Another problem specifically we are interested in is the generalizability problem. It’s often the case that we have data from some kind of convenience sample, so it’s not a random sample from a target population. How does one estimate the effects of a treatment or exposure from a convenience sample? For example, suppose you ran an RCT (randomized clinical trial) such that you would have the benefit of randomization. Causal inference is easy in an RCT.  However, RCT’s enroll a kind of a convenience sample, meaning whoever is willing to show up and partake in the RCT is included, so it’s not truly a random sample from a formal target population. So, you’ve got this RCT, where there is so-called internal validity that you can draw valid inference about the effect of the treatment from the trial because of randomization, but that doesn’t necessarily mean that you’re getting the right answer about what the truth will be in the target population because of this population for sampling bias, or selection bias. That’s an area folks have been working on here for years: How do you generalize those results, scale them up to a target population of interest?

Lexi: What links do you believe there are between biostatistics and analytics/data science as a whole?

Dr. Hudgens: There’s been a lot of discussion about  “What is data science?” People spend a lot of time thinking about that. I’ve heard people say that biostatistics is data science, and I think that is accurate. You can say that it is a field within data science. Data science seems quite broad, so I think of biostatistics as a type of data science focused on biomedical and public health research. But certainly, a lot of the tools you use in biostatistics are the same as what most would consider the tools of data science.

In the larger realm of data science, we think about tools that are beyond what we would consider for biostatistics. In biostatistics, there is a little more emphasis on statistical methodology, theory, inference, and maybe a little bit less emphasis on the computing side of things. Not to say that we don’t take that seriously as well, but (historically anyway) there is more focus in biostatistics on the analytics side, and less on the data wrangling side. Certainly, folks in biostatistics acknowledge this is an important part of the process as well. For instance, we now have multiple data science courses within our department recognizing the importance of this for our students.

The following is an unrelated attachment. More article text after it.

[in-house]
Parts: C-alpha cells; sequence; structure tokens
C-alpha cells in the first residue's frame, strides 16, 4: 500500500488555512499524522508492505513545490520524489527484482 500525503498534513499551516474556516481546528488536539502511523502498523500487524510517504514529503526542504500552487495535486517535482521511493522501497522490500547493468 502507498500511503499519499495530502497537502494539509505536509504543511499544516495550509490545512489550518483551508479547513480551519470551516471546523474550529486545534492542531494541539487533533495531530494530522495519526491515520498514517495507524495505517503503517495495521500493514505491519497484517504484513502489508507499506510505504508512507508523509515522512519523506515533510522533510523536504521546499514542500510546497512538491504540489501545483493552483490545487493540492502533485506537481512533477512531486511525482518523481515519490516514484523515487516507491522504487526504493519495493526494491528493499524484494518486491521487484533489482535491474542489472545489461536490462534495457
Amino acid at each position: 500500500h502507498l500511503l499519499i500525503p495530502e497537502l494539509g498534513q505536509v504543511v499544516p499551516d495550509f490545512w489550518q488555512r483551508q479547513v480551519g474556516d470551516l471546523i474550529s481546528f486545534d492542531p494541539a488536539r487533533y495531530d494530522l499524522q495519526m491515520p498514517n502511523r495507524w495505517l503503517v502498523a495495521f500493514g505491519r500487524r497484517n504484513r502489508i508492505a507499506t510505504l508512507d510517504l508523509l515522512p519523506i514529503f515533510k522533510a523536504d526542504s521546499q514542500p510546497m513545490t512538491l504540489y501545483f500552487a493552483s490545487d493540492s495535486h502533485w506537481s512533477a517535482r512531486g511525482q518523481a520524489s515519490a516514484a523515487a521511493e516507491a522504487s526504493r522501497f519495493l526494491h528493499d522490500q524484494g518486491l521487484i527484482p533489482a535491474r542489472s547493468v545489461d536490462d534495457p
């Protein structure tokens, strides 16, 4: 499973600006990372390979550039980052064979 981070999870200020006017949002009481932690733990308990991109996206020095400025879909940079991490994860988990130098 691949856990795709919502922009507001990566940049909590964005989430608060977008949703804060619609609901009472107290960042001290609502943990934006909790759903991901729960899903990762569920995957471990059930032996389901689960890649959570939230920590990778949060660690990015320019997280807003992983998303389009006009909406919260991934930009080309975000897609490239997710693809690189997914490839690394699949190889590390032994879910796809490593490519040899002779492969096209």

Overall, there is a direct link between the principles that are used in the field of biostatistics and those that are used in analytics.

Based on what Dr. Hudgens has said, biostatistics is just a more niche field that is based around the ideas that are used in analytics. In this way, my education in analytics allows me a broad scope to jump back into public health after graduation from the IAA if that is the career journey I should be interested in. This program was also an important choice for me if there are other compelling fields I wish to explore after continuing my education. The IAA has given me the chance to spread my wings. 

Columnist: Lexi Bell